The Adaptive Cruise Control, or sometimes called Active Cruise Control, may feel a little spooky at first. Once set, the feature will detect the speed and distance of the vehicle in front of you and keep a safe distance. If you set your cruise control to 110 km/h but the car in front of you slows down to 90 km/h, your car will automatically adapt and follow at a safe distance. Once the car in front speeds up again, your car will, too. This is particularly useful for driving long distances in traffic. However, you should always stay alert and pay attention to your surroundings.
Auto Emergency Braking
Similar to the Adaptive Cruise Control, your car uses radar or lasers to measure the distance to the car in front of you. If your reactions are too slow, your car will hit the brakes for you, preventing most rear-end accidents up to a speed of 60 km/h. While it can be a little annoying in city traffic if your car reacts to obstacles much faster than you, it could save your life. Some cars also come with a system to detect pedestrians in the way of the car and will either make an audible sound to give you enough time to react or start braking for you.
Most modern cars come with a reverse-parking assistant of some kind. It gets activated once you put your car in reverse and gives you a camera view of the blind spot at your backside. It could help you detect playing children, passing adults, or may simply help with your reverse parking.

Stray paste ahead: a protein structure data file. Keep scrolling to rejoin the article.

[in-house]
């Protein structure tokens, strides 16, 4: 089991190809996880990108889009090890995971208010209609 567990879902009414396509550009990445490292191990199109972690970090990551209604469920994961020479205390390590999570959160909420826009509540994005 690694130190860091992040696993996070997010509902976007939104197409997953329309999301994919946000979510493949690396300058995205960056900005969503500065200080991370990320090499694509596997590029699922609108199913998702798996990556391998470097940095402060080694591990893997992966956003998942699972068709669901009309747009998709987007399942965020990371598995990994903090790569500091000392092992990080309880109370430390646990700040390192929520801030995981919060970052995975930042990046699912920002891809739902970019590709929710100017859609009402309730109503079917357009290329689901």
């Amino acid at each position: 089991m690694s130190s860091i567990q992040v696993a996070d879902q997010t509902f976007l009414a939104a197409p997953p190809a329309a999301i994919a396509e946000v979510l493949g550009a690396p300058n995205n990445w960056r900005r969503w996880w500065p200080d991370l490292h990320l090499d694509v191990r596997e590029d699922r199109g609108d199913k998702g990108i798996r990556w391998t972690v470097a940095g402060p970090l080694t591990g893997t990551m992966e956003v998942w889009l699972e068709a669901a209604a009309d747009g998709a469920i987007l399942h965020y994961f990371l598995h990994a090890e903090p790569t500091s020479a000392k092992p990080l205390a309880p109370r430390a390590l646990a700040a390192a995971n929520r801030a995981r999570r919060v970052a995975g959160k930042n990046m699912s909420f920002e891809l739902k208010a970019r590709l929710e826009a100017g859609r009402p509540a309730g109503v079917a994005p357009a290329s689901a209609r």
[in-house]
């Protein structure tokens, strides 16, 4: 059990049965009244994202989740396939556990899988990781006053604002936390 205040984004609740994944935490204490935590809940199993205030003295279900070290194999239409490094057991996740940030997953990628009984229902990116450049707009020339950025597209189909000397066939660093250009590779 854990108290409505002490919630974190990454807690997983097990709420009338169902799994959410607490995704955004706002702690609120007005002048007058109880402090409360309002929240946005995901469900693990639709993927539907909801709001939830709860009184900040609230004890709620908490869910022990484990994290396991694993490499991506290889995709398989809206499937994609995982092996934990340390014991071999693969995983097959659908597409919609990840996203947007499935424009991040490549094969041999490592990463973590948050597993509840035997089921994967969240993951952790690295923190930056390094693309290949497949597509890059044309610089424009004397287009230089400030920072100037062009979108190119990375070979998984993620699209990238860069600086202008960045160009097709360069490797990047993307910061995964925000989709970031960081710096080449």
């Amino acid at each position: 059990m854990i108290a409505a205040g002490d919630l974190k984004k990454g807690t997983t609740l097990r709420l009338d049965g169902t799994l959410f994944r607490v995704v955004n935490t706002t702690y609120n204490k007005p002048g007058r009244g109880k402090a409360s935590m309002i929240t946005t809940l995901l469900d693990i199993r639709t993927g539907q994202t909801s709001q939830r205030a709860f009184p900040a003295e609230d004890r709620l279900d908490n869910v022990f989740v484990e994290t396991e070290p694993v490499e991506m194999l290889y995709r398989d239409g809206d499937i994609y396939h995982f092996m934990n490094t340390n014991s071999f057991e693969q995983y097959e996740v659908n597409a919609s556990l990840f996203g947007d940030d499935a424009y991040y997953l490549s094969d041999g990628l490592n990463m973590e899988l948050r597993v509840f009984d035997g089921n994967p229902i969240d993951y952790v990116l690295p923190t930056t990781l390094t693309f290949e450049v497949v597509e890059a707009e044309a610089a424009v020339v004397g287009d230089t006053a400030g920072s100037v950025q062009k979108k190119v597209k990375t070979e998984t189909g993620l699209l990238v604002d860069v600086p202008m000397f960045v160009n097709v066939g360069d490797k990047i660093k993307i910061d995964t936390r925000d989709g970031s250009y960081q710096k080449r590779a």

Blind-spot warning (BSW)
Similarly, your BWS uses radar or cameras (depending on the car model) to monitor your blind spots. A light or icon in your side mirrors will warn you if a car is sitting in your blind spot next to you while you are considering changing lanes. Some systems also make an audible sound if you indicate or try to change lanes regardless. Some more advanced systems may fully prevent you from turning into a lane if your car detects an obstacle in there and moves your car back into the middle of your current lane.
Your headlights are meant to improve your vision after sunset. Adaptive headlights provide better visibility for your car by monitoring its elevation and adapting their position and strength. This way, they reduce the glare for other drivers while providing the best street vision for the driver.
Traction control is an electronic system that limits how much your wheels spin while accelerating. This allows you to drive with maximum traction, even if your outside conditions are far from ideal and slippery. They often come with an antilock brake system that gently puts the breaks on when a wheel starts spinning too quickly to prevent your car from skidding.